Those banned held accounts for Diablo II and Warcraft III, and the hammer more than likely fell due to hacks and third-party programs which Blizzard said harms the stability of its servers.
“If this is a first offense, the CD key associated with the banned account will be suspended for 30 days, while repeat offenders will see their keys banned permanently. All account ban decisions are final,” read the post.
“We would like all players to remember that abuse of unintended mechanics and/or use of third party programs is a violation of the agreement made when signing on to Battle.net, and can subject your account to disciplinary action up to and including a permanent ban of its access to the service. These types of activities can severely impact the stability of our servers, and we’ll continue to aggressively monitor Battle.net in order to protect the service and its players from the harmful effects of cheating.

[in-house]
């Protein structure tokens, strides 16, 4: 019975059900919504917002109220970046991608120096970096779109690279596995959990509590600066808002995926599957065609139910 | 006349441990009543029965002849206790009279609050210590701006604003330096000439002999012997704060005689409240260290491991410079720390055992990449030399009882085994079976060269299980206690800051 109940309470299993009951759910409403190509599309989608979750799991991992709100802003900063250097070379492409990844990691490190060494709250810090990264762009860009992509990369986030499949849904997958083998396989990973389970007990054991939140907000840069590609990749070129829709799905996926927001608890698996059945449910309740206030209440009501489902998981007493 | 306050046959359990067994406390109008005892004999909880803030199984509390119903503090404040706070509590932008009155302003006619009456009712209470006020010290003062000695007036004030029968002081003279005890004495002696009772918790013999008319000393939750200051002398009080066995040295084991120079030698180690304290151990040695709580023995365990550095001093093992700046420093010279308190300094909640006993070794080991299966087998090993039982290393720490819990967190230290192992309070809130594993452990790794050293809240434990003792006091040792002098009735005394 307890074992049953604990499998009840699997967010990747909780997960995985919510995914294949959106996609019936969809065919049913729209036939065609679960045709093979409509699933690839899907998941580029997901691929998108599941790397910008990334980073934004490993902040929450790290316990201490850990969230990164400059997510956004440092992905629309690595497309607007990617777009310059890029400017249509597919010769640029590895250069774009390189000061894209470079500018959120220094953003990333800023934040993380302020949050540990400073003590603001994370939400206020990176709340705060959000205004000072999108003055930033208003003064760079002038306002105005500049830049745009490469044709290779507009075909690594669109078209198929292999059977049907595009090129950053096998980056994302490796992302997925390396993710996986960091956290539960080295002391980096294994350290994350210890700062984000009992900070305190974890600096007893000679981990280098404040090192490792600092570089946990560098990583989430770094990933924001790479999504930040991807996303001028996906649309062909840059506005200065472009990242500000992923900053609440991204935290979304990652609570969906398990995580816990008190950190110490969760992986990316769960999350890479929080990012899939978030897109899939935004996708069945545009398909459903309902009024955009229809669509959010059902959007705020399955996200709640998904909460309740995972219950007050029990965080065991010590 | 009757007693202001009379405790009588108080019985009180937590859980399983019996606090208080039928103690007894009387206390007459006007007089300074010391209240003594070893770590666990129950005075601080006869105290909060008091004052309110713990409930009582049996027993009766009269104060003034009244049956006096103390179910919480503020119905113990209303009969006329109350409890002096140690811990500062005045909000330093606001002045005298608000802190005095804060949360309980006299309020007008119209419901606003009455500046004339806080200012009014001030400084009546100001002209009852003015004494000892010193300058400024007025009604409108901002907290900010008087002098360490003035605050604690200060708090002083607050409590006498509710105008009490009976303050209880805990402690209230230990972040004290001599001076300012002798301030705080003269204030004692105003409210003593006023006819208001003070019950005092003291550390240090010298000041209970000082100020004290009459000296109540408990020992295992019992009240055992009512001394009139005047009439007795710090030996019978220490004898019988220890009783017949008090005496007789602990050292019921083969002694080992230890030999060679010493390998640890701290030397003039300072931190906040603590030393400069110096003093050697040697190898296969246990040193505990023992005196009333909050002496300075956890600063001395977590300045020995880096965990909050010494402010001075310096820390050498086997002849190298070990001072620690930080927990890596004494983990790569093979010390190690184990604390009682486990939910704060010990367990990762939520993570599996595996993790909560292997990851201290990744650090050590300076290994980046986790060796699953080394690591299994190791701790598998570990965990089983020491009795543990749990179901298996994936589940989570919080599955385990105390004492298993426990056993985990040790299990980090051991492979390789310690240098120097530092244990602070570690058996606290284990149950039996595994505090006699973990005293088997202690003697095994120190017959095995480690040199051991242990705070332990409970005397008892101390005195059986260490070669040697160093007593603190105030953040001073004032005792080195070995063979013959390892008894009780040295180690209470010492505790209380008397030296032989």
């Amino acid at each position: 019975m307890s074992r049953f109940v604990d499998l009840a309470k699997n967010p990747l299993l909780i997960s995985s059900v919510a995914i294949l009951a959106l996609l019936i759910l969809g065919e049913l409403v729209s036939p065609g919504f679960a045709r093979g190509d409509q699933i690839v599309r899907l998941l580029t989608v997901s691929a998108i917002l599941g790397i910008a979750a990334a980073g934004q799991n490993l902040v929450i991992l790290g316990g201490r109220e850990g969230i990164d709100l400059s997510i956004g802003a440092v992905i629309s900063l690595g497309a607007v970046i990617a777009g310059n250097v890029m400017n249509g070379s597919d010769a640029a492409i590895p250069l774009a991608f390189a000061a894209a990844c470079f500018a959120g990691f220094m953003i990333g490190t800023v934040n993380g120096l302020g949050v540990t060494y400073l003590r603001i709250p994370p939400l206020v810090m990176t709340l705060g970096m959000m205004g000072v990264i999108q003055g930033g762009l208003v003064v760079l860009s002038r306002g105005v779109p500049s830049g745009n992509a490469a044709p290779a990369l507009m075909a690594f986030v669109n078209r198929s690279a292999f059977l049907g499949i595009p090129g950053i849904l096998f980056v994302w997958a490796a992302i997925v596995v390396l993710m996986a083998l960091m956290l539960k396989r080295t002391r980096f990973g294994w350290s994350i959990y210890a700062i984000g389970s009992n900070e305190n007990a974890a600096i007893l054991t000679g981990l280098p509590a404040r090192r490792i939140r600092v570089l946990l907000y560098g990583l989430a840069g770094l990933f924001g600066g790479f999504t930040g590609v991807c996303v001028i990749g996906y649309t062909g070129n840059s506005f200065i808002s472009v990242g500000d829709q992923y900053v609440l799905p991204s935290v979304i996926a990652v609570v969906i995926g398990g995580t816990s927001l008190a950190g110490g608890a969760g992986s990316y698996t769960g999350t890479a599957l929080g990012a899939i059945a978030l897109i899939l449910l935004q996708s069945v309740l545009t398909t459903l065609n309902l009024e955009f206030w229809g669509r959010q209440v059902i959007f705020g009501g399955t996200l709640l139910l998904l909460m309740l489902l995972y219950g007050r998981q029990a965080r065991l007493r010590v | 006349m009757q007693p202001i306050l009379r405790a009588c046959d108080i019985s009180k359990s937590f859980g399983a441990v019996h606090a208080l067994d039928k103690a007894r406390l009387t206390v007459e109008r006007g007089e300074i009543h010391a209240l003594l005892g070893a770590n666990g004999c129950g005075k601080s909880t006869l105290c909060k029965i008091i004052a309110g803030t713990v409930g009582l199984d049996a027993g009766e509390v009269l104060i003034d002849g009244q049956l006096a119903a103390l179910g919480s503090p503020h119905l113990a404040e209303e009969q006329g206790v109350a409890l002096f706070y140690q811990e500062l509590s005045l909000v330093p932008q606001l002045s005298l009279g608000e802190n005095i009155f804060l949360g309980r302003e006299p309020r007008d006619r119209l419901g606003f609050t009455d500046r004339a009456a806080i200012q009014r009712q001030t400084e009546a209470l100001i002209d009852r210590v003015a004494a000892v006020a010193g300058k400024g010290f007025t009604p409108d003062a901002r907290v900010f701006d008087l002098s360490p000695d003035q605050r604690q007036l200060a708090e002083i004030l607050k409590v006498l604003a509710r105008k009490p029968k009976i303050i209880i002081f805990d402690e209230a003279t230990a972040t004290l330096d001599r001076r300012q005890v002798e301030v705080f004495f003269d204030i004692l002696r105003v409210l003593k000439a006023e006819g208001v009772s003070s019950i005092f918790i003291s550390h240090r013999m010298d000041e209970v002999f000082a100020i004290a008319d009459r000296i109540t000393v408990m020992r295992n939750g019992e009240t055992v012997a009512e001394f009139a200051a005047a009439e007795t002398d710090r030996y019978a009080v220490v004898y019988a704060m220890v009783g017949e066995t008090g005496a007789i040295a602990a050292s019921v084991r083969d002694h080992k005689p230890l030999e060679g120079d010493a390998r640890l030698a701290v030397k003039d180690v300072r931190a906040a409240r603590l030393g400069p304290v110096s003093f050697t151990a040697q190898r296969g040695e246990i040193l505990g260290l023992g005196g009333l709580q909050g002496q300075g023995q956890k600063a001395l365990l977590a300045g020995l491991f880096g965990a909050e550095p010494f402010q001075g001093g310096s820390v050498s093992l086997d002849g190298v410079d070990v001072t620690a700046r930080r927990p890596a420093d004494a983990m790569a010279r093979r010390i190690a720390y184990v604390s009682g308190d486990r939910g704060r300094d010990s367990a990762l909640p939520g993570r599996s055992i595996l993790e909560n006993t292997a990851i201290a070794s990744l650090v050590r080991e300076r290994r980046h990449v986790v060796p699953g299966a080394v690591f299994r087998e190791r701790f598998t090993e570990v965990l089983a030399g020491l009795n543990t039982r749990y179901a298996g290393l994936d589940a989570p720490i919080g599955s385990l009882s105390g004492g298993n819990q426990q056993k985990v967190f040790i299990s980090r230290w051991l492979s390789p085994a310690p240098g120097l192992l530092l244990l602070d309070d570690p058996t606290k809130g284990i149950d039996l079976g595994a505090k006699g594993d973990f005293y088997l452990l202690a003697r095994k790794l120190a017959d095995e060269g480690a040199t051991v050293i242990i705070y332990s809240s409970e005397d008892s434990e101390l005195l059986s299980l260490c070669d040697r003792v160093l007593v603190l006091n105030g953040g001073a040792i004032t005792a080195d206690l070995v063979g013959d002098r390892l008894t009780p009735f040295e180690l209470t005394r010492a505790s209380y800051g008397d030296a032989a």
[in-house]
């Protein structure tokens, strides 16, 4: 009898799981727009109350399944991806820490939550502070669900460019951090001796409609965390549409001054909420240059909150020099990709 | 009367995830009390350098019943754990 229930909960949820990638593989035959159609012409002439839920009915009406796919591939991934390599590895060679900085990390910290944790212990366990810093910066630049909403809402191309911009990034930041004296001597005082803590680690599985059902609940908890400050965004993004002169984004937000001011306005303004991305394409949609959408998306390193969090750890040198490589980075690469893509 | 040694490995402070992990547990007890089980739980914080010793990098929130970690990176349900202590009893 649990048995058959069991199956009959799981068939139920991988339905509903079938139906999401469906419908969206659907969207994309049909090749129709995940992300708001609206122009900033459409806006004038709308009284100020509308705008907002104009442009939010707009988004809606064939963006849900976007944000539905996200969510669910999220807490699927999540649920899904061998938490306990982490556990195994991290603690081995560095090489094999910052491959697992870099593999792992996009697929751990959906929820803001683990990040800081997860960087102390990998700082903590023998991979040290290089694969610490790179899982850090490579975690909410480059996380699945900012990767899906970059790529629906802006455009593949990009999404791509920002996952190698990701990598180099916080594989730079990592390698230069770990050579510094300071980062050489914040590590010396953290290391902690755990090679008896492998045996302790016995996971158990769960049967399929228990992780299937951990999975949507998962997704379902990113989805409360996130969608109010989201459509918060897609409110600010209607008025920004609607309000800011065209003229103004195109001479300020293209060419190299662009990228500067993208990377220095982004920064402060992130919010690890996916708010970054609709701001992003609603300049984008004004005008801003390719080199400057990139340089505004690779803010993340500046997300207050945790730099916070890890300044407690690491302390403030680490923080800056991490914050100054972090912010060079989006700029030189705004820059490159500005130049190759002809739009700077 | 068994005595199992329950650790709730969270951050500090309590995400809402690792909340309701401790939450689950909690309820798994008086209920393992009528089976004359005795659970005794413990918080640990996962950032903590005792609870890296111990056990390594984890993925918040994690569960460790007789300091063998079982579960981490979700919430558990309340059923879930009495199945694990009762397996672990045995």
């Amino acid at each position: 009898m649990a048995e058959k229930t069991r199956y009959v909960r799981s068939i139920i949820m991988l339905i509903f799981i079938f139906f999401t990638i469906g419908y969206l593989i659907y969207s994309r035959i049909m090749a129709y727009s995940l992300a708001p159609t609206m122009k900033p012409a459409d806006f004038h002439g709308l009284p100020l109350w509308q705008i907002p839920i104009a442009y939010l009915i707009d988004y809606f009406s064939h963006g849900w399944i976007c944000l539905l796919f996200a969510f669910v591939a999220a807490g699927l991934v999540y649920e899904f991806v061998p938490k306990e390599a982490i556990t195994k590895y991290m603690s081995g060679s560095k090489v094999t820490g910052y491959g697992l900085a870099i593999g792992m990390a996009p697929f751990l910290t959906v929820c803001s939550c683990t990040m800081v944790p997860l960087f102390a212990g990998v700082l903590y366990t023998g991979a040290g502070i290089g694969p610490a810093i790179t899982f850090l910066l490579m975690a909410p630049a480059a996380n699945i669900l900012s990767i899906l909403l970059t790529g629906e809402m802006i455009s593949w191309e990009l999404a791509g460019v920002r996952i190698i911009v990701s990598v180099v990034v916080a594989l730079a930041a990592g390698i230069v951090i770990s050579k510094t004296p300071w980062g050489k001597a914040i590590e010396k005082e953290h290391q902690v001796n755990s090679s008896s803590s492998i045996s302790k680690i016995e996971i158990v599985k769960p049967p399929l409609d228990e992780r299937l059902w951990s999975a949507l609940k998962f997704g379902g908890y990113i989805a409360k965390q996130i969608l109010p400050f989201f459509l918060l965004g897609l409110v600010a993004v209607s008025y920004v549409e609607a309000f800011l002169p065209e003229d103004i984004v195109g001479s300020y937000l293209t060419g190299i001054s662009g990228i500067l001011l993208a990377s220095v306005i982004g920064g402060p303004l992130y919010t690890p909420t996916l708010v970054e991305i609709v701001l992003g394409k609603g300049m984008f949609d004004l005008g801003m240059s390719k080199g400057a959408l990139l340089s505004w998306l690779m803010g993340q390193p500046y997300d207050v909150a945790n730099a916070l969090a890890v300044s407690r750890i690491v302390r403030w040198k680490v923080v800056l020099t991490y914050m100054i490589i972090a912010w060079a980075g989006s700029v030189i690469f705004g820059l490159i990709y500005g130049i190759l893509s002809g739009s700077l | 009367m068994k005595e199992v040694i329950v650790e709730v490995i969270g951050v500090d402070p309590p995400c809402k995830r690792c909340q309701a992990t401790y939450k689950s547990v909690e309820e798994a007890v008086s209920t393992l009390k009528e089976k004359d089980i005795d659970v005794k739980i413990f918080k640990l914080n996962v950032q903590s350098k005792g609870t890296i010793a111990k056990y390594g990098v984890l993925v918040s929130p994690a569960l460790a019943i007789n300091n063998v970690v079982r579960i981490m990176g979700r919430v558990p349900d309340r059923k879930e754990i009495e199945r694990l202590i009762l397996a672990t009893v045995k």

“Many account closures come as the direct result of tips emailed to our hacks team by legitimate Battle.net users. If you come across a hack, find a site responsible for distributing hacks, or have a replay of a newly available hack, please report this to our hacks team.”
Somewhere round the 300K mark seems to be a good number for Blizzard, as 350K accounts were banned for the exact same reason in November 2008.
Keep your noses clean then folks, otherwise no StarCraft II or Diablo III for you – should either finally see the light of day.